Nancy is born and raised in an English seaside resort where her parents own an oyster restaurant, and Nancy can shuck with the best of them. She seems perfectly content with her lot in life, loves her family and imagines that someday she will marry one of the neighborhood boys and have a family of her own. During the summer months, when business is booming, Nancy frequents a nearby town's music hall for entertainment. Thus Passion enters her life with a capital "P."
Nancy sees a male impersonator perform for the first time on an evening excursion to the hall. Not just any male impersonator...but the ever so seductive Miss Kitty Butler. Nance is entranced and obsessed with Kitty. She schemes to meet the object of her devotion and becomes first, Kitty's friend, then her employee/girl Friday. Her once normal life is turned topsy-turvy, filled with passionate fantasies. Her family is delighted with Kitty "the celebrity" friend, and accepts her completely.
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37 of 38 people found the following review helpful By lannsgirl@aol.com on 15 Nov 2001
Format: Paperback
To say that this book is a "page turner" is the understatement of the year. Never have i enjoyed a novel so much,or been interested in the trails and tribulations of a character as i was in following Nans journey through her self discovery.
The sights and sounds of Victorian England literally jump off the page;the poverty and predudice,the awakening of sexuality so beautifully described and the heartbreak of loss and the aftermath so wonderfully handled.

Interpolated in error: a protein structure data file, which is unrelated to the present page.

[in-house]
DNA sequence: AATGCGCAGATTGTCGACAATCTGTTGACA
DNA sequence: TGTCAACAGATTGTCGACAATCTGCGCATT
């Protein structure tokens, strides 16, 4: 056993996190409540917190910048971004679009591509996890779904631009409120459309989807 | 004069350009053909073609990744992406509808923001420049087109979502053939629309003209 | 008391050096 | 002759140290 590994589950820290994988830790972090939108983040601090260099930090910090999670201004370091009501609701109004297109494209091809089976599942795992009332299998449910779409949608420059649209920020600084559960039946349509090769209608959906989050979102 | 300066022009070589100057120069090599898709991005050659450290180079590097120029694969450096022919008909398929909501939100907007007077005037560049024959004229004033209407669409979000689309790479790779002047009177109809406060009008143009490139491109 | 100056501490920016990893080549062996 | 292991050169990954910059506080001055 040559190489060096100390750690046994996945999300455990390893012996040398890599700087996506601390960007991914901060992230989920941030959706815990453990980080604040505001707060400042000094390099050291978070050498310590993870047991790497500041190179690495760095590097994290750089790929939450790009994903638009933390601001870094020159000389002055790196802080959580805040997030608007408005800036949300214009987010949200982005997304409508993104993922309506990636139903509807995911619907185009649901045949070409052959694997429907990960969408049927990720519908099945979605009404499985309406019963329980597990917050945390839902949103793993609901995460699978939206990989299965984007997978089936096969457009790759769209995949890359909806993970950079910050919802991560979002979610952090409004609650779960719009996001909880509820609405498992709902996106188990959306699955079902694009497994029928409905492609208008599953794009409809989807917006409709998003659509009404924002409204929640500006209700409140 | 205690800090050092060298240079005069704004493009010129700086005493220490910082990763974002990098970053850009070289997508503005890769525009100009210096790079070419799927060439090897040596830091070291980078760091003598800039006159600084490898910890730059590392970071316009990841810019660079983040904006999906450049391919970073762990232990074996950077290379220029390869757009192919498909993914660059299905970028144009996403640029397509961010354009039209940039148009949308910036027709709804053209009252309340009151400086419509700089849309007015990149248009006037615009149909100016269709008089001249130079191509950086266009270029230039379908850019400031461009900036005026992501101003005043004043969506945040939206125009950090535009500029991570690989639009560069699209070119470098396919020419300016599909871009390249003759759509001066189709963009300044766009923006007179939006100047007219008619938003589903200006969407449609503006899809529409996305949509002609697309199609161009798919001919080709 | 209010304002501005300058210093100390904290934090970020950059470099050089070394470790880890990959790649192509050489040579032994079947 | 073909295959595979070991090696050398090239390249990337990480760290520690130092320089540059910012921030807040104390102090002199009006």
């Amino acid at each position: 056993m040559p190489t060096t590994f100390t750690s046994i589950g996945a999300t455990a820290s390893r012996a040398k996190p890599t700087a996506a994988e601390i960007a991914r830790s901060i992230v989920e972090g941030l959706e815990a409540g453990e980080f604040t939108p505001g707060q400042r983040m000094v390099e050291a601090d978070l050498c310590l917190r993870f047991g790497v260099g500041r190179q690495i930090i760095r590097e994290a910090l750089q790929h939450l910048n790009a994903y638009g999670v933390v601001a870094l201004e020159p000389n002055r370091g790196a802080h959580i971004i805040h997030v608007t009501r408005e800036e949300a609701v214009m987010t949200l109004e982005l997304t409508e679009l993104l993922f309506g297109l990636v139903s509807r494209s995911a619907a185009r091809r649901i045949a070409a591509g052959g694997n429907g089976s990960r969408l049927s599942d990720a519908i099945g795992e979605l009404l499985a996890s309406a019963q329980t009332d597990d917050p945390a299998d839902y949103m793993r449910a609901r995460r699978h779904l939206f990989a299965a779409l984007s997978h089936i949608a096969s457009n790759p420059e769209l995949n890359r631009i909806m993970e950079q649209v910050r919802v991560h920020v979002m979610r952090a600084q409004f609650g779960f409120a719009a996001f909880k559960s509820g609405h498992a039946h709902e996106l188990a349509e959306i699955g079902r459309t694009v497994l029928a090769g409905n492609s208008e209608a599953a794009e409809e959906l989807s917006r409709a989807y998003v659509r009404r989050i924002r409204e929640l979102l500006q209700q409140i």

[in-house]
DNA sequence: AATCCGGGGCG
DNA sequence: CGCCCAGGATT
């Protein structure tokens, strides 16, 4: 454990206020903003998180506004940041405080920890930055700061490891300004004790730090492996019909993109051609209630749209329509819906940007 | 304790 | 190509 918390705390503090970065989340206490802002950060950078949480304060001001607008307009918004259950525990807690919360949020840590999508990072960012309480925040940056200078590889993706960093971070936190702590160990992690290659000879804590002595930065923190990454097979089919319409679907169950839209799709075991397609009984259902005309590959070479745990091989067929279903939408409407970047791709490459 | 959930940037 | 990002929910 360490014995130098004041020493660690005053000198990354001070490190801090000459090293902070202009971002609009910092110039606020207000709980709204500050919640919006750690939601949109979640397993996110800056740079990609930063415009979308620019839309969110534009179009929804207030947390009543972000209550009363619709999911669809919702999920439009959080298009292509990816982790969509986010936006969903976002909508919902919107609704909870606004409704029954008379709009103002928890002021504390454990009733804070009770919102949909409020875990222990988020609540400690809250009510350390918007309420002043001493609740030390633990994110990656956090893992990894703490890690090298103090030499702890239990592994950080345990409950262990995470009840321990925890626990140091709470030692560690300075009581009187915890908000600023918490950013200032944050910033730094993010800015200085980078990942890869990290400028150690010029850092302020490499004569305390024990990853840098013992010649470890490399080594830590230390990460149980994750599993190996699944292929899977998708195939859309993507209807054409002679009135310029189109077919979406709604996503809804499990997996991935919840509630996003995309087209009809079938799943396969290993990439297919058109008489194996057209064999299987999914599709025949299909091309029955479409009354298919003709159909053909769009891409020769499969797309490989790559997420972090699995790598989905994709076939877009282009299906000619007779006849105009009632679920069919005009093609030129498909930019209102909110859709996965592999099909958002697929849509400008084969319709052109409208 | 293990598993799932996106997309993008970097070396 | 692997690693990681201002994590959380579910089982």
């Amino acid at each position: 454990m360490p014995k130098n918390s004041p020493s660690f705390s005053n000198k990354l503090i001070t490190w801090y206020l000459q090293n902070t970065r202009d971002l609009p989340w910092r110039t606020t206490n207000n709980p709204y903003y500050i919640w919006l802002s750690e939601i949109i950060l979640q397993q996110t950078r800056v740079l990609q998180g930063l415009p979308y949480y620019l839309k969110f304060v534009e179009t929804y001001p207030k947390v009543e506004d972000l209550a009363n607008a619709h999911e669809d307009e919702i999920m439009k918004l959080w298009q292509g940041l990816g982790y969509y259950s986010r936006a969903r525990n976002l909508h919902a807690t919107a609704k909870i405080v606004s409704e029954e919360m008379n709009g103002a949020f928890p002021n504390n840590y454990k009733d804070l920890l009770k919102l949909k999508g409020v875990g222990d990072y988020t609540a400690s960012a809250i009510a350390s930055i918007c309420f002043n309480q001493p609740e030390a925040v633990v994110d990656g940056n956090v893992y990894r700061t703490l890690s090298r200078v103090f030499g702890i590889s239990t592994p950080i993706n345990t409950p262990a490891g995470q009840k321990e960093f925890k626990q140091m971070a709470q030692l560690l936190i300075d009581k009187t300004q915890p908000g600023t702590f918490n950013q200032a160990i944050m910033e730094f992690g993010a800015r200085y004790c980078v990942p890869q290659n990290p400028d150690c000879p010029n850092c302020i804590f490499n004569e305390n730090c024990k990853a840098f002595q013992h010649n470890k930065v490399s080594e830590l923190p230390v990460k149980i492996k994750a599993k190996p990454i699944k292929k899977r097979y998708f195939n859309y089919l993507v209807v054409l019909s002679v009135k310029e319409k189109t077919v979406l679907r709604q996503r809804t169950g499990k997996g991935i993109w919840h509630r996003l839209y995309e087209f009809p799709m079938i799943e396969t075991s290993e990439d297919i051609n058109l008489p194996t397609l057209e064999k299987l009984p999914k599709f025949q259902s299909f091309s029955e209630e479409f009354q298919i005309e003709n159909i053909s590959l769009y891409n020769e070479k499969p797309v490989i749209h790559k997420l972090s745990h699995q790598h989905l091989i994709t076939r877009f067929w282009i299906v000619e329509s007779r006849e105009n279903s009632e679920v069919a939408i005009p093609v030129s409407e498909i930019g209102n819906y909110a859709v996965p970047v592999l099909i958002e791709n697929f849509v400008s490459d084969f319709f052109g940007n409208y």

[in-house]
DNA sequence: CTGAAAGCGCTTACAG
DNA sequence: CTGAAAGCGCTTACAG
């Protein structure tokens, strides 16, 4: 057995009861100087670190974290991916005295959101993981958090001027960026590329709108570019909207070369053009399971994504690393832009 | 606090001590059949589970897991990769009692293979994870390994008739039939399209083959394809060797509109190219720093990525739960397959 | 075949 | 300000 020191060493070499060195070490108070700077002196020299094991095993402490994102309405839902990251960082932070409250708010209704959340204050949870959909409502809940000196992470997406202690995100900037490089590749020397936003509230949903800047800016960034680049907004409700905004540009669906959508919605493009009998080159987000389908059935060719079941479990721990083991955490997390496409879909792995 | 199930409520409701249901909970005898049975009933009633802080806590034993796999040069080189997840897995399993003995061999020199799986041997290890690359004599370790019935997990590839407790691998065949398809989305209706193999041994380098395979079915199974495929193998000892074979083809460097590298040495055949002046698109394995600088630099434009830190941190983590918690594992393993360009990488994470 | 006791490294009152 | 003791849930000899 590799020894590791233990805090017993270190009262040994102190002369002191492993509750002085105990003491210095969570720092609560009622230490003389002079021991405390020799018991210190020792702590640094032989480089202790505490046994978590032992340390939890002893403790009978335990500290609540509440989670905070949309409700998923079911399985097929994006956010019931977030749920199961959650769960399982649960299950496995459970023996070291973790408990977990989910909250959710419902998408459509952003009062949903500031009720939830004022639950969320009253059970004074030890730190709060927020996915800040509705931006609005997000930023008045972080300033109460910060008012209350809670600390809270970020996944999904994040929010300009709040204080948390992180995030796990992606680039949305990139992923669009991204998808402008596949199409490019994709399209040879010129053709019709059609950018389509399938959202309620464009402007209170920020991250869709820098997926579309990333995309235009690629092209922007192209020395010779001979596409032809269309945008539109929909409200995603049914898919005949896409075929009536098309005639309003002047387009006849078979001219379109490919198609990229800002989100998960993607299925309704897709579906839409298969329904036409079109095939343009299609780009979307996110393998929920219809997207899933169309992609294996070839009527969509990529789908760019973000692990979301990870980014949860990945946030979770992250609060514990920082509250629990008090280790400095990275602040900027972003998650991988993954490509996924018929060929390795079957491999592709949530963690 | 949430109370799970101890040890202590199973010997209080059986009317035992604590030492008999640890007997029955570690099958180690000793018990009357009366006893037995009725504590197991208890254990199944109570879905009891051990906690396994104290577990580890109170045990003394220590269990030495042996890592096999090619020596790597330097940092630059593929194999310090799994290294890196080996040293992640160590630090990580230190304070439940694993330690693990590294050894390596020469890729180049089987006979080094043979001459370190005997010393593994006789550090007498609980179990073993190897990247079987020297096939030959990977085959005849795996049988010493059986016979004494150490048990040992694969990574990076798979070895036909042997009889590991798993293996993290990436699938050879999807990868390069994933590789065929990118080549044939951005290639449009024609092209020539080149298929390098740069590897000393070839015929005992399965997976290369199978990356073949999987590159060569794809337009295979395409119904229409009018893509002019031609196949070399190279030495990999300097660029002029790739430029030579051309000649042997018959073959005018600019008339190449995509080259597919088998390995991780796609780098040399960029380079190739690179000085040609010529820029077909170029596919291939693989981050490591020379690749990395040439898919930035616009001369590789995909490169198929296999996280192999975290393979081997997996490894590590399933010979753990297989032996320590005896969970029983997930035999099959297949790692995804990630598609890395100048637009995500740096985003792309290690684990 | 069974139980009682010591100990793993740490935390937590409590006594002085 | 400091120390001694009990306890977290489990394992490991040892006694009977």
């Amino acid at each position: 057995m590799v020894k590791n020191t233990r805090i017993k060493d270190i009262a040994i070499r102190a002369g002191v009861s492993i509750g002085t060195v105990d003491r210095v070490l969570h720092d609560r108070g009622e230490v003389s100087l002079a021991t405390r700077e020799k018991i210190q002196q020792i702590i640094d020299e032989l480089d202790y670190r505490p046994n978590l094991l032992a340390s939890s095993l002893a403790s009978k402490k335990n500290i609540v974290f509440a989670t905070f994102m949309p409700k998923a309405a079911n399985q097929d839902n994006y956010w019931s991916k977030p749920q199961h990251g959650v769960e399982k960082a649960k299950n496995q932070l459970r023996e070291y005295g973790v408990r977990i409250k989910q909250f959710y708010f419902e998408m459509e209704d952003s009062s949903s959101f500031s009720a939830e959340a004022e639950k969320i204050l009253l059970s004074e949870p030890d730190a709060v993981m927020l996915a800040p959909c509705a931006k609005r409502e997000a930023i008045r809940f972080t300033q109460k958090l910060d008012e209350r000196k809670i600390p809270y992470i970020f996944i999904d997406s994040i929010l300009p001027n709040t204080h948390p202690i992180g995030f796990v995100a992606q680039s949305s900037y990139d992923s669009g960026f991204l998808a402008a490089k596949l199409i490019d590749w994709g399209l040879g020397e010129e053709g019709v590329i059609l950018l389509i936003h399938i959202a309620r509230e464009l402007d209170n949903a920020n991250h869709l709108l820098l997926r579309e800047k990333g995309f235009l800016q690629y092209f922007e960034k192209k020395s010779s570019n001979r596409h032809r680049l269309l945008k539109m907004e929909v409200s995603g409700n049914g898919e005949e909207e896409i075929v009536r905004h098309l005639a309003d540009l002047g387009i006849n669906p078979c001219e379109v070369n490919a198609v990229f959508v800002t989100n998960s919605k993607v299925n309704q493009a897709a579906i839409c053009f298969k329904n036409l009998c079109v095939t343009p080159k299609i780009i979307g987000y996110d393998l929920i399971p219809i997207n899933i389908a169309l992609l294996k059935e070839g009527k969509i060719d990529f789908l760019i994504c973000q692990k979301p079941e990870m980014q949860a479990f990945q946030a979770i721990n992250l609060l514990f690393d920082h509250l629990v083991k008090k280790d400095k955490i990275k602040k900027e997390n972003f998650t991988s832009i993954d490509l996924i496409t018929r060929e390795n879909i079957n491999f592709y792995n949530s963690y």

If you intend to buy one book this year,as I did,Sarah Waters' first novel must be the one!
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30 of 31 people found the following review helpful By A Customer on 20 Dec 1998
Format: Paperback
This book is truly a captivating read! From the moment you meet 18-year old Nan, dreaming of the vaudeville at an English seaside resort in the 1880s, to the close of the book in London five years later, you love the story and don't want to put it down. A guilt-free coming-out story of a nineteenth century "tom" it's a romp and a delight to read. Full of eroticism and true love, as well as adventures on the stage and in high society plus some social politics. I was attracted to the novel by a review in The Online Mirror, which stated: "Imagine Jeanette Winterson, on a good day,collaborating with Judith Butler to pen a sapphic Moll Flanders. Could this be a new genre? The bawdy picaresque novel? Whatever it is, take it with you. It's gorgeous ." I agree! Now I'm looking forward to Sarah Waters' next novel!
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10 of 10 people found the following review helpful By "dottyl8" on 3 Mar 2003
Format: Paperback
This has to be one of my favourites books. I have read it numerous times and can never put it down! It tells the story of a girl of 18 and how she grows. It tells of her first love, and her true love. It shows how love can be many different things, Hidden, lust of soft and tender. The characters are all accesable and you can relate to them well. By the end of the book you will have laughed, cried and been very shocked. This is a great book and i would recomend it to anyone, lesbian or not!